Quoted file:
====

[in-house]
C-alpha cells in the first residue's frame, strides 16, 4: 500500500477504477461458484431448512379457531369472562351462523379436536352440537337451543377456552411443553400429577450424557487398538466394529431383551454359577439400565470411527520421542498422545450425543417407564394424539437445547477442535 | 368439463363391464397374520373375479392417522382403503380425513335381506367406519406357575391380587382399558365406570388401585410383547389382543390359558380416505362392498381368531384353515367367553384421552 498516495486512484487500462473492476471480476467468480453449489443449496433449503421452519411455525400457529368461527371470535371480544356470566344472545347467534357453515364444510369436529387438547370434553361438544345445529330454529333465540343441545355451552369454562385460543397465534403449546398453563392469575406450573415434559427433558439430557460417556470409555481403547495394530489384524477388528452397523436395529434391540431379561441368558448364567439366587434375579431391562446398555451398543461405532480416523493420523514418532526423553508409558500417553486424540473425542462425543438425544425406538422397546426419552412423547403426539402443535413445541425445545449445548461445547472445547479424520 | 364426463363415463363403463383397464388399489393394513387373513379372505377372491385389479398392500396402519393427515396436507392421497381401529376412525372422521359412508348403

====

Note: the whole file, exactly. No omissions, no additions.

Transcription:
[in-house]
C-alpha cells in the first residue's frame, strides 16, 4: 500500500477504477461458484431448512379457531369472562351462523379436536352440537337451543377456552411443553400429577450424557487398538466394529431383551454359577439400565470411527520421542498422545450425543417407564394424539437445547477442535 | 368439463363391464397374520373375479392417522382403503380425513335381506367406519406357575391380587382399558365406570388401585410383547389382543390359558380416505362392498381368531384353515367367553384421552 498516495486512484487500462473492476471480476467468480453449489443449496433449503421452519411455525400457529368461527371470535371480544356470566344472545347467534357453515364444510369436529387438547370434553361438544345445529330454529333465540343441545355451552369454562385460543397465534403449546398453563392469575406450573415434559427433558439430557460417556470409555481403547495394530489384524477388528452397523436395529434391540431379561441368558448364567439366587434375579431391562446398555451398543461405532480416523493420523514418532526423553508409558500417553486424540473425542462425543438425544425406538422397546426419552412423547403426539402443535413445541425445545449445548461445547472445547479424520 | 364426463363415463363403463383397464388399489393394513387373513379372505377372491385389479398392500396402519393427515396436507392421497381401529376412525372422521359412508348403